Special Supplement

50 years of Bangladesh and India: A New Vista for the Indo-Pacific


Bangladeshpost
Published : 25 Mar 2021 09:42 PM

Dr. Dhrubajyoti Bhattacharjee

In continuation with the golden jubilee celebrations of the Liberation War of 1971 and of India-Bangladesh diplomatic relations and 100 years of the birth anniversary of Sheikh Mujibur Rehman, the Indian government is taking special steps in strengthening the bilateral relations between the twonations. Indian Prime Minister (PM) Narendra Modi has been invited as the Chief Guest in Bangladesh’s Independence Day celebrations on March 26, 2021. This will be his first visit to a foreign country after the outbreak of the pandemic last year.

India honours the sacrifice laid down by the people of Bangladesh during the liberation war of 1971. Bongobondu Sheikh Mujibur Rehman had stated “Pakistani bahini ek koti manushke bhitey mati thekey bitarito korechhilo. Ei manushkey ashroy diye, onno diye, pashey dariyechhe Bharot Shorkar” (Pakistani Army had uprooted one crore people from their motherland. The Indian government gave them place to stay, food to eat, giving them support.) The Indian government has recently decided to confer the Gandhi Peace prize 2020 to Bongobondhu Sheikh Mujib. The award carries an amount of Rs. 1 crore, a citation, a plaque andan exquisite traditional handicraft/ handloom item, which would be assumedly handed over during the forthcoming Prime Ministerial visit.

Prime Minister Modi has stated that Bangabandhu was a champion of human rights and freedom, and is a hero to Indians as well. He also said that the legacy and inspiration of Bangabandhu has made the heritage of both countries more comprehensive and deep-rooted, and that the path shown by Bangabandhu has laid a strong foundation for the partnership, progress and prosperity of both countries over the last decade.

As a precursor to the visit, both India’s Foreign Secretary and the External Affairs Minister made visits to Dhaka for building up on the Indian Prime Ministerial visit to Bangladesh. There are expectations of the inauguration and promise of more train networks along with road, air and energy connectivity between India and Bangladesh.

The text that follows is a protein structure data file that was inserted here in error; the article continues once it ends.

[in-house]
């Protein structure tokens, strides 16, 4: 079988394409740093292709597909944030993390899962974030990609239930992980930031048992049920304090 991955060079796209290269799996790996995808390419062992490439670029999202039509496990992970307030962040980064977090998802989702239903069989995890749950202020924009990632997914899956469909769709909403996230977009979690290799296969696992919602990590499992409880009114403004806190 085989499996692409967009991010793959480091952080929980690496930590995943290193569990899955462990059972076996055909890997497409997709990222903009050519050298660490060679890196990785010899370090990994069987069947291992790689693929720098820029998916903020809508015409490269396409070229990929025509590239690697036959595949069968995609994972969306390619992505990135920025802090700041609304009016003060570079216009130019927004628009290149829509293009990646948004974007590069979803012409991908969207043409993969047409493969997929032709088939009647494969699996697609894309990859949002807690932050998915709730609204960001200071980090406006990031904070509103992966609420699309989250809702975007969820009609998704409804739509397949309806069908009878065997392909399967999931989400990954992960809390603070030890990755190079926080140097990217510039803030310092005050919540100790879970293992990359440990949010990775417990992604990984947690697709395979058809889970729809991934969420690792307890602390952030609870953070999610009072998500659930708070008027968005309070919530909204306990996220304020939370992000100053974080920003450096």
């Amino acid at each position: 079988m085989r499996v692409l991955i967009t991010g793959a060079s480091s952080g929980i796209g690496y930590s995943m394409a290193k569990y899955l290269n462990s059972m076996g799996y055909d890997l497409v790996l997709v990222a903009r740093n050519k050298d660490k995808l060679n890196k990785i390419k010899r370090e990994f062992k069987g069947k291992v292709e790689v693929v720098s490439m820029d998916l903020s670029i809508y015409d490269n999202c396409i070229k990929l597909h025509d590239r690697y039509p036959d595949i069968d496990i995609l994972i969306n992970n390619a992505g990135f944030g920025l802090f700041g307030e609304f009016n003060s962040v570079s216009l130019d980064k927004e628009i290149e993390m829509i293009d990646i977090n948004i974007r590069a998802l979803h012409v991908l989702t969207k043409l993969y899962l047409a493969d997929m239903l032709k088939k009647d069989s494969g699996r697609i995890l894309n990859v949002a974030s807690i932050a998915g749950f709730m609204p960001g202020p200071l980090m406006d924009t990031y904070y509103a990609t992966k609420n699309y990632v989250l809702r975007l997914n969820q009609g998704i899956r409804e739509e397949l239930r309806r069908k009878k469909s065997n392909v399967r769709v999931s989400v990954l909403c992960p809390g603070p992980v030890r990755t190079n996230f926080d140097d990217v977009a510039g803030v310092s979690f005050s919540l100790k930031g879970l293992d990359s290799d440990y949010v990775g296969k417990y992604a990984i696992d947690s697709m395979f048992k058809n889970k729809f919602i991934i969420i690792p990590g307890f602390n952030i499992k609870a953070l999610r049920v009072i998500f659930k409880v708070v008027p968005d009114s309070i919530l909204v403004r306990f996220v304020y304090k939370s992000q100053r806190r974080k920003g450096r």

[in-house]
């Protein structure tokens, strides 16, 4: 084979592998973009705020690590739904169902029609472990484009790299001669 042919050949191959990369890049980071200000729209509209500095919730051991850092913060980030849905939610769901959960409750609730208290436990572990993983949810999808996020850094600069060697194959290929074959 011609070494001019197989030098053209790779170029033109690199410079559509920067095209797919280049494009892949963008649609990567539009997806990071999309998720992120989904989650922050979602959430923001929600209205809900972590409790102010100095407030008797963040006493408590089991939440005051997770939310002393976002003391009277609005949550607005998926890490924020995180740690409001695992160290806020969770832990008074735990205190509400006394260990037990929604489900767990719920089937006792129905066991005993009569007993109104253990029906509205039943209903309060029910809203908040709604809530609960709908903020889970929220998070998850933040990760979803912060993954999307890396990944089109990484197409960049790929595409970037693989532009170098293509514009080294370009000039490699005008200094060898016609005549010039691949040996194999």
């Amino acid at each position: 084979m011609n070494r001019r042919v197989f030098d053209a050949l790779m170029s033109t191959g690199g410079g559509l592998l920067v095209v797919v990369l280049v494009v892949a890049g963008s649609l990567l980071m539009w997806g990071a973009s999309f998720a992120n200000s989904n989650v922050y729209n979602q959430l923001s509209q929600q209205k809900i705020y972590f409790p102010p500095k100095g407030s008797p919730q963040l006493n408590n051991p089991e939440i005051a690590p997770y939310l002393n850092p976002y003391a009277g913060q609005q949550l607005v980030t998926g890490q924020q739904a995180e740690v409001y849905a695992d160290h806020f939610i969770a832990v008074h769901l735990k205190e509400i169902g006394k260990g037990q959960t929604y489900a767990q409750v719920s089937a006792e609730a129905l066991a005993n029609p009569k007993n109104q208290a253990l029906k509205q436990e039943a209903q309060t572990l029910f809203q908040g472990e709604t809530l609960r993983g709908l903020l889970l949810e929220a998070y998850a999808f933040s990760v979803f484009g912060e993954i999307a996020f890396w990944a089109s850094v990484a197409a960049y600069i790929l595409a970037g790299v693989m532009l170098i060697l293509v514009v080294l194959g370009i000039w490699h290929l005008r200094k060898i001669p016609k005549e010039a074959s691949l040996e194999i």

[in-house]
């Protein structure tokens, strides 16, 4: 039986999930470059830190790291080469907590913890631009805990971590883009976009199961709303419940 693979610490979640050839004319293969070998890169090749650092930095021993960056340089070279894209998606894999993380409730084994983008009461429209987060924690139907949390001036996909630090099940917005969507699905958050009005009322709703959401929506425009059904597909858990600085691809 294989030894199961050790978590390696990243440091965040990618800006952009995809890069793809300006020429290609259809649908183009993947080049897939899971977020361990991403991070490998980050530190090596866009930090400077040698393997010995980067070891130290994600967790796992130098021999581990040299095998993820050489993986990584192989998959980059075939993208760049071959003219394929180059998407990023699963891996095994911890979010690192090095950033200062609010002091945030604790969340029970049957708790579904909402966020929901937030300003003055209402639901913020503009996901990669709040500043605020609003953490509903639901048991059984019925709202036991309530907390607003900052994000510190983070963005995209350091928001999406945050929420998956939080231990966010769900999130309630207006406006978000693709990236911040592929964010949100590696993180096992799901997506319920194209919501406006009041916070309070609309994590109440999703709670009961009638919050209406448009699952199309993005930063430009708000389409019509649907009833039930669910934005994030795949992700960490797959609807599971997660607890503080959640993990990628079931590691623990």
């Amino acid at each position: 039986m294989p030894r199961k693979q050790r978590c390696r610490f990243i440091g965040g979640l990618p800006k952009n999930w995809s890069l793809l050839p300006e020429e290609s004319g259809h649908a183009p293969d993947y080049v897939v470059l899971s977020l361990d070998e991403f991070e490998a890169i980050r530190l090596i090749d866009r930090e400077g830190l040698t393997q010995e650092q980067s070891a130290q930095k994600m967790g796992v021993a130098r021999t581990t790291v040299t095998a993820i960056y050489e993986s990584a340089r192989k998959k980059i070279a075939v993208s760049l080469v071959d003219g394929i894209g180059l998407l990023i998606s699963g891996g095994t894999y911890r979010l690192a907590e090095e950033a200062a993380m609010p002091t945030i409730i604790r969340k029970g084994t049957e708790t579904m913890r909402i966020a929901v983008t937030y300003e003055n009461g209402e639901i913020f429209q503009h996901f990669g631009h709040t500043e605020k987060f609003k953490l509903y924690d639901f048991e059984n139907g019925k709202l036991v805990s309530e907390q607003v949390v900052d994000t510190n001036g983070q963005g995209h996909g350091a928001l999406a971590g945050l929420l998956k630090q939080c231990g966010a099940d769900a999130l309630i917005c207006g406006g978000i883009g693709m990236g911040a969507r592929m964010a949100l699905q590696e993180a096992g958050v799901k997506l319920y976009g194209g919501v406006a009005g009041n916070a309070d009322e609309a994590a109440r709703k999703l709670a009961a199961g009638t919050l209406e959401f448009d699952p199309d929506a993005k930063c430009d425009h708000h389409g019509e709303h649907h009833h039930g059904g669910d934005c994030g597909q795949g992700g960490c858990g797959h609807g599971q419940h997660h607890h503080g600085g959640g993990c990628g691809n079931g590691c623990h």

While inaugurating the Maitri Bridge on March 9, 2021, PM Modi stated that such infrastructural development was opening up more gateways for Northeast India with the rest of India through Bangladesh.  The proposal of opening train connectivity between Siliguri and Dhaka would also facilitate movement of people in the region. However, it needs to be noted that there has been no immediate proposal of issuance of Bangladeshi visa facility in Siliguri, which might seem to be a hurdle. If someone proposes to travel to Dhaka from Siliguri, s/he will have to travel to Kolkata for the issuance of such visa.

With regard to challenges in border patrolling, which in the past has seen exchange of fire between Bangladesh and India leading to death ofcivilians living in the border areas, External Affairs Minister Dr. S. Jaishankar stated that “Every death is regrettable but we also have to ask ourselves why is there a problem, and the problem is because of crime. So our shared objective should be a no crime-no death border and I am sure if we can get it right, we can address this problem effectively.”